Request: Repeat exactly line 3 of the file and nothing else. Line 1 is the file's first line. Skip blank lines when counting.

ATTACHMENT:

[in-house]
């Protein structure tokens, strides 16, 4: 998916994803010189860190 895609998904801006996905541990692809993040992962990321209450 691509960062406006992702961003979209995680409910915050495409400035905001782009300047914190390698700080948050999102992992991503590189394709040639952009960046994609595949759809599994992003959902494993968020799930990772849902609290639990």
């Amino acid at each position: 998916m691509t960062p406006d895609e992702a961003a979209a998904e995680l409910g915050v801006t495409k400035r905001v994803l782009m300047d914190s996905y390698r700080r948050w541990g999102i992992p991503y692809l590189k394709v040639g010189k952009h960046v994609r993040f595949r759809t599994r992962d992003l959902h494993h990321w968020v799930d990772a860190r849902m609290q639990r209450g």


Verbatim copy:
């Amino acid at each position: 998916m691509t960062p406006d895609e992702a961003a979209a998904e995680l409910g915050v801006t495409k400035r905001v994803l782009m300047d914190s996905y390698r700080r948050w541990g999102i992992p991503y692809l590189k394709v040639g010189k952009h960046v994609r993040f595949r759809t599994r992962d992003l959902h494993h990321w968020v799930d990772a860190r849902m609290q639990r209450g």